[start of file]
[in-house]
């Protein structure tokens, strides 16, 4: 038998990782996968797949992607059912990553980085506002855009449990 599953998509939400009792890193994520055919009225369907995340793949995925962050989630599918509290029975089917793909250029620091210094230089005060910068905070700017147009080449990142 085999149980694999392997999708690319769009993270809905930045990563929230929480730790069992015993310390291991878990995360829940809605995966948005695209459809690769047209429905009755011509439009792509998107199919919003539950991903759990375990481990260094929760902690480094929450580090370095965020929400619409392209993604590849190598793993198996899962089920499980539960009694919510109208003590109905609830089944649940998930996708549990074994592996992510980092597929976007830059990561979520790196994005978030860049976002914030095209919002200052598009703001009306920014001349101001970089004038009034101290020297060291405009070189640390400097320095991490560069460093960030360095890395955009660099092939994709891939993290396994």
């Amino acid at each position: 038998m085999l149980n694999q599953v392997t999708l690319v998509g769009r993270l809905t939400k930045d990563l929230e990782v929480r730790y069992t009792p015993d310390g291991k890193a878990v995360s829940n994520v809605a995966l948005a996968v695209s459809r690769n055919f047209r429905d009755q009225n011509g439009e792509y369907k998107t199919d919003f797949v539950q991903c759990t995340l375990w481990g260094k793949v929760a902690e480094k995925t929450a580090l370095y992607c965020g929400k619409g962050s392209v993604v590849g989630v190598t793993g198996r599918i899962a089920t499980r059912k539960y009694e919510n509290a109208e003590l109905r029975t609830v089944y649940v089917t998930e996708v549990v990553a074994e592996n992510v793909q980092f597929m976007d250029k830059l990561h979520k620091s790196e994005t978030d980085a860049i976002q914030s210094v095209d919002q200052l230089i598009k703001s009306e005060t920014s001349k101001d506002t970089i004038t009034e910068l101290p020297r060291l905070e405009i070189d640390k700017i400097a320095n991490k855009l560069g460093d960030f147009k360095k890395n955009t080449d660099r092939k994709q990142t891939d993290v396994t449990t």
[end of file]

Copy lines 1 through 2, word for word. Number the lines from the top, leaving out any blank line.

[in-house]
């Protein structure tokens, strides 16, 4: 038998990782996968797949992607059912990553980085506002855009449990 599953998509939400009792890193994520055919009225369907995340793949995925962050989630599918509290029975089917793909250029620091210094230089005060910068905070700017147009080449990142 085999149980694999392997999708690319769009993270809905930045990563929230929480730790069992015993310390291991878990995360829940809605995966948005695209459809690769047209429905009755011509439009792509998107199919919003539950991903759990375990481990260094929760902690480094929450580090370095965020929400619409392209993604590849190598793993198996899962089920499980539960009694919510109208003590109905609830089944649940998930996708549990074994592996992510980092597929976007830059990561979520790196994005978030860049976002914030095209919002200052598009703001009306920014001349101001970089004038009034101290020297060291405009070189640390400097320095991490560069460093960030360095890395955009660099092939994709891939993290396994």